Furring strips are thin strips of lumber commonly used in the construction of renovated basements. Contractors use them between the foundation walls and the drywall to create an air space to allow air to flow between the walls. Furring strips help to prevent mould. They come in several different sizes, such as 2 inches thick by 2 inches wide or somewhat larger, such as 2 inches thick by 3 inches wide. Since most foundations are made of brick or block, be prepared to attach furring strips to these materials.
Place a bead of construction adhesive along the wall approximately 2 inches above the surface of the floor. This helps seat the framing boards until you can install the fasteners.
Place the flat sides of 2-by-4-inch boards along the bottom of the wall with the thin side of the boards resting on the floor. Butt each board next to each other. The boards press against the wood glue.
Drill a hole though the face of each board with a hand drill and masonry drill bit that measures slightly smaller in diameter than the fluted nails you plan to use. Make the holes at least 1 ½ inches deep into the foundation wall. Drive the fluted nail into the hole with a 2.27kg. sledgehammer. Repeat the process by drilling a hole every 16 inches and then by driving a nail into each hole. Do one nail at a time to ensure you have no alignment issues.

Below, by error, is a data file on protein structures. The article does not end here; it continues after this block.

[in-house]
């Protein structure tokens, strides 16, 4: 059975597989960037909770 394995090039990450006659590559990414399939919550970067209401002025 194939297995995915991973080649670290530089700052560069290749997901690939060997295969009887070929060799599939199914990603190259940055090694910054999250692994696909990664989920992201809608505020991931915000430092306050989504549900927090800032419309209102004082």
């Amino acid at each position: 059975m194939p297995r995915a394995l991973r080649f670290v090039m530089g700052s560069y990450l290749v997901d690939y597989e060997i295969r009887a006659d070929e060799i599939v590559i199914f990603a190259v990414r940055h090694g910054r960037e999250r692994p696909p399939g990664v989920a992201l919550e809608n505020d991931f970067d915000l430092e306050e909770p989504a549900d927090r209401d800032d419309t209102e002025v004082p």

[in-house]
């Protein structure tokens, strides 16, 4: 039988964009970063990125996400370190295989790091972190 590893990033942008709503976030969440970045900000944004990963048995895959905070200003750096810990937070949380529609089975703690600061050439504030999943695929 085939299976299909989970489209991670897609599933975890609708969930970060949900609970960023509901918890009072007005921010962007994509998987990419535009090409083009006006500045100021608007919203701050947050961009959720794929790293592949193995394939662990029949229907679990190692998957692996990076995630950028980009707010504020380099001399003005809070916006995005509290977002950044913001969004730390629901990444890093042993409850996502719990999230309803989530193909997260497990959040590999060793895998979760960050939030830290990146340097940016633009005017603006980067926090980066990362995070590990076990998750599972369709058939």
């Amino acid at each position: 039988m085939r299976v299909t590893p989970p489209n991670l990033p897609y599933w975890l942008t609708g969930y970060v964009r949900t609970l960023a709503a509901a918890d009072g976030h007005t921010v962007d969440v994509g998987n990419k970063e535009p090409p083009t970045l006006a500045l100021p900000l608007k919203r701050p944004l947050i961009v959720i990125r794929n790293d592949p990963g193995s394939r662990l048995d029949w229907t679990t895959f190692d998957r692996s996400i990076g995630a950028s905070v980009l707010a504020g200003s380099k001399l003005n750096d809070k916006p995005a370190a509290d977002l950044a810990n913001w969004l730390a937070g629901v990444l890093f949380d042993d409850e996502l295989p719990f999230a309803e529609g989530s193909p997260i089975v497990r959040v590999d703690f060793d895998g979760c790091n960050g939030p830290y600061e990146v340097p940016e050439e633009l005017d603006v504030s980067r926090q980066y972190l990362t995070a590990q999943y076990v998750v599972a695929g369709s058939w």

Cut a furring strip to match the distance between the top of the framing board to the bottom of the ceiling. Use a mitre saw to cut the wood.
Place a bead of construction adhesive down the centre of the furring strip on its flat side. Place the first furring strip in the corner of one wall. The construction adhesive holds the strip in place.
Place a bead of construction adhesive down the centre of the second furring strip on its flat side. Press the board against the wall 16 inches away from the first board. This ensures your drywall lines up with the furring strips. Repeat this for every furring strip until you reach the end of the wall. Remember to space every strip 16 inches apart.
Drill a hole though the face of each board with a hand drill and masonry drill bit that measures slightly smaller in diameter than the fluted nails you plan to use. Secure the board to the wall with the fluted nails just as you did the framing board. Retain a 16-inch spacing for each nail as you work your way down each board.
Things you need
- Construction adhesive
- 2-by-4-inch lumber
- Hand drill
- Masonry bit
- Fluted nails
- 2.27kg. sledgehammer
- 2-by-3-inch furring strips
- Mitre saw